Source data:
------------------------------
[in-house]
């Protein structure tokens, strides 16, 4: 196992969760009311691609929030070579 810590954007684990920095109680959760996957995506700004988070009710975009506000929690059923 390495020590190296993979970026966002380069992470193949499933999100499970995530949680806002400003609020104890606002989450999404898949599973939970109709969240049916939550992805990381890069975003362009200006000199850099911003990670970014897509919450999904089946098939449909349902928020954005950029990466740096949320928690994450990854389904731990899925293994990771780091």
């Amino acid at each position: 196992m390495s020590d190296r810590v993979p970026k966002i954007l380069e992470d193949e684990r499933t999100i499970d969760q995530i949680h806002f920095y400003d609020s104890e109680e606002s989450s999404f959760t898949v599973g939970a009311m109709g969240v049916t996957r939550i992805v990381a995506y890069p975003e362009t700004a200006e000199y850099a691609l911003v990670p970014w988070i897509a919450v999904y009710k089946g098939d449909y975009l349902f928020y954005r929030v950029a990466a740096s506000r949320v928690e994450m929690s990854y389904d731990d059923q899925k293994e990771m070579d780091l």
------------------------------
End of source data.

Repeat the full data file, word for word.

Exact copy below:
[in-house]
């Protein structure tokens, strides 16, 4: 196992969760009311691609929030070579 810590954007684990920095109680959760996957995506700004988070009710975009506000929690059923 390495020590190296993979970026966002380069992470193949499933999100499970995530949680806002400003609020104890606002989450999404898949599973939970109709969240049916939550992805990381890069975003362009200006000199850099911003990670970014897509919450999904089946098939449909349902928020954005950029990466740096949320928690994450990854389904731990899925293994990771780091």
């Amino acid at each position: 196992m390495s020590d190296r810590v993979p970026k966002i954007l380069e992470d193949e684990r499933t999100i499970d969760q995530i949680h806002f920095y400003d609020s104890e109680e606002s989450s999404f959760t898949v599973g939970a009311m109709g969240v049916t996957r939550i992805v990381a995506y890069p975003e362009t700004a200006e000199y850099a691609l911003v990670p970014w988070i897509a919450v999904y009710k089946g098939d449909y975009l349902f928020y954005r929030v950029a990466a740096s506000r949320v928690e994450m929690s990854y389904d731990d059923q899925k293994e990771m070579d780091l």